cysticfibrosismom

I'm just a regular mom, figuring out life with my daughter Sophia, who has cystic fibrosis.Take this journey with me.


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Journey

Every journey is the same. Every journey is different. There are the good times, the okay times, the rough times

The good times make us smile. Spending time with family, having dance parties, splashing in the water, running full tilt down the hill to the park, chasing big dogs. The okay times are just that- okay. Waiting for kids to wake up, finish their meals, *patiently* waiting for the cold weather to improve. The rough times seem insurmountable in the moment, but end up as little blips in our memories. No TV on the plane to entertain the children, meltdowns over diaper changes, whining voices wearing us down.

To every journey, there’s a beginning and an end. The anticipation of going on an adventure, counting down the sleeps, packing the bags, making lists. The sudden realization that the trip is almost over, the frantic packing, the anticipation of returning to routine, looking forward to your own bed, sadness that you have to leave so soon.

And when it’s all finished, you wish it would start again. Life is a journey in itself.

When you think back on the journeys in your life, are you a pessimist, an optimist, or a realist? Which moments are most salient in your mind? Whenever the bad moments creep into my thoughts (Simon screaming ‘get me out of my seat’ 1 hour into a 4 hour flight), I try to immediately think of something that made me smile (Simon’s never-ending version of counting: 1,2,3,4,5,6,7,8,9,10,11,12,14,8,9,10,11,12,14,8,9,10…).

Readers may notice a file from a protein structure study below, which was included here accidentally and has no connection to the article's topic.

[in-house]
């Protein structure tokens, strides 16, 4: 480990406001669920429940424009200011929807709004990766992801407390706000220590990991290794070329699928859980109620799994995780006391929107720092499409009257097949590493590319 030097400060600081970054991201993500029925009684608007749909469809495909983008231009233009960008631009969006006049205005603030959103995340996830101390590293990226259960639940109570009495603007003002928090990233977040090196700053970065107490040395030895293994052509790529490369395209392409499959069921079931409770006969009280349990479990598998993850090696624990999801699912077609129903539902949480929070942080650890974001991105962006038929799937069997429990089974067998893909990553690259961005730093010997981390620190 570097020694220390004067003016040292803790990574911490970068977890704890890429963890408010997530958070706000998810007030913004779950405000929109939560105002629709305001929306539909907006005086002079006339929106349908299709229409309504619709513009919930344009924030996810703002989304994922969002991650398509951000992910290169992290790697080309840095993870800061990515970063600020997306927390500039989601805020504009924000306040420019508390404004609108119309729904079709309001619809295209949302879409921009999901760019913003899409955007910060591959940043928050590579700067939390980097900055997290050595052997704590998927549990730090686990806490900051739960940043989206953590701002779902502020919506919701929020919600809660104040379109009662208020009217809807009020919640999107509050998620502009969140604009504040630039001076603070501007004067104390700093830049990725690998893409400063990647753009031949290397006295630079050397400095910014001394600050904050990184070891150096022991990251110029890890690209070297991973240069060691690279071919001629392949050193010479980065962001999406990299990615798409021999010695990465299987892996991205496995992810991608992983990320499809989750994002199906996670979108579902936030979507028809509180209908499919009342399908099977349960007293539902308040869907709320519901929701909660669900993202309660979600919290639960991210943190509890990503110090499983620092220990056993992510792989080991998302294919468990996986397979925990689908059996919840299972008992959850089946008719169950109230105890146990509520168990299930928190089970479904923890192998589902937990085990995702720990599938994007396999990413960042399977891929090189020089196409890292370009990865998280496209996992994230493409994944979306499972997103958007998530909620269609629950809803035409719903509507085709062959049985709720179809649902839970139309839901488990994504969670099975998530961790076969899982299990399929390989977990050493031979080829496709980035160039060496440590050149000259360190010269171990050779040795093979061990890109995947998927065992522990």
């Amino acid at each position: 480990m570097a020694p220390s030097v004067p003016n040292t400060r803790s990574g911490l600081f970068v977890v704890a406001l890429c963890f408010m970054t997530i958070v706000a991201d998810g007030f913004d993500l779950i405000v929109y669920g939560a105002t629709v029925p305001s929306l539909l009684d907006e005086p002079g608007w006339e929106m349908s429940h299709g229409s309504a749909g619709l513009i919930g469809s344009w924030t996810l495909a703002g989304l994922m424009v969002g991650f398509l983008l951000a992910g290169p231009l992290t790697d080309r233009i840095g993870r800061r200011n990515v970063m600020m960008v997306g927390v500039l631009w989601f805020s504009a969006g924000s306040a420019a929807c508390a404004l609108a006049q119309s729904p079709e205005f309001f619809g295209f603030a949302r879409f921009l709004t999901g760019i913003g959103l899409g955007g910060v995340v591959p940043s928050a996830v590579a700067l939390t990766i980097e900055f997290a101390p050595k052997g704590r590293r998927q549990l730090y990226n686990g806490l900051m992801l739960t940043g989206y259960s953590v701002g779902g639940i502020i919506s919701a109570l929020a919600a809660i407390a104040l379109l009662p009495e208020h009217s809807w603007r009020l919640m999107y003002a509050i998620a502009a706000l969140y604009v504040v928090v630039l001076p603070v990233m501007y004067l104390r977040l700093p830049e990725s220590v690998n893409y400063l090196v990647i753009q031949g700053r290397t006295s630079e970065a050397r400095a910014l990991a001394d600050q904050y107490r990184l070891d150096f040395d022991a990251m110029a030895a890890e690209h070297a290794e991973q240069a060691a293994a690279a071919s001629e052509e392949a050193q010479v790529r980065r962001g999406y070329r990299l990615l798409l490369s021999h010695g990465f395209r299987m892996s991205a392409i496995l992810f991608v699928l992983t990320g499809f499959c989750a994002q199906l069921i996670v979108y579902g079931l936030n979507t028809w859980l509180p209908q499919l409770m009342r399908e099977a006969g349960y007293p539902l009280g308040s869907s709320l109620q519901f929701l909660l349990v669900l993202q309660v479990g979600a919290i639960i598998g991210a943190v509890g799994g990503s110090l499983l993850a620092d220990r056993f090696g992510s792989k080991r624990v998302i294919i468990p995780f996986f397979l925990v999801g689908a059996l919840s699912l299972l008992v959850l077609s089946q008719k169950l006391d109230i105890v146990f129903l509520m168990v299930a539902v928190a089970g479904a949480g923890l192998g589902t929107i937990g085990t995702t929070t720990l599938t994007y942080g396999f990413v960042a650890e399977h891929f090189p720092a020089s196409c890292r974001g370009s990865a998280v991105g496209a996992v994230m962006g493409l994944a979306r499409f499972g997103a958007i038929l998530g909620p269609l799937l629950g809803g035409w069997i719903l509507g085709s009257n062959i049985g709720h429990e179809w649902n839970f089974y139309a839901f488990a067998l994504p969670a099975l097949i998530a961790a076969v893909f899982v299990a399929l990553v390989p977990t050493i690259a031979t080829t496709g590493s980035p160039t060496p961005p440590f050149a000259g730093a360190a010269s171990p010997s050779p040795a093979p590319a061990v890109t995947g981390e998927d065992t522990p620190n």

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Plane Trips and Cystic Fibrosis (Update)

This post will seem familiar to those who follow my blog… because, well, I’m recycling a post with just a couple of updates.

I’m going on a trip with the kids. Just me, 4-year old Sophia, and 2-year old Simon. Even writing it makes me feel anxious. All I can hope is that the kids are too tired to cause trouble so early in the morning. It’s a slim thread of hope to be holding onto.

We are flying for this trip, not camping (thank goodness). While this makes life easier in some ways… i.e. we don’t have to sink Sophia’s medications to the bottom of the lake, it comes with new challenges as well.

As many of you know, airlines are notorious for ‘losing luggage.’ Seriously, where does it go? Is there an underground network of escapee suitcases, scurrying through tunnels under the airport, vying for the chance at a better life on the other side? Maybe it’s like the socks that escape from my dryer. I know they’re hanging on for dear life, praying I don’t see them tucked behind the rim, so that as soon as I turn my back they can hop to freedom. I didn’t understand how the airport staff could confuse Toronto with Calgary (even my 3-year old can tell the difference between those words) until I saw the space-saving short forms for the airports. YYZ vs YYC. What brilliant mind thought of making short forms that all look the same at a quick glance? But, I digress.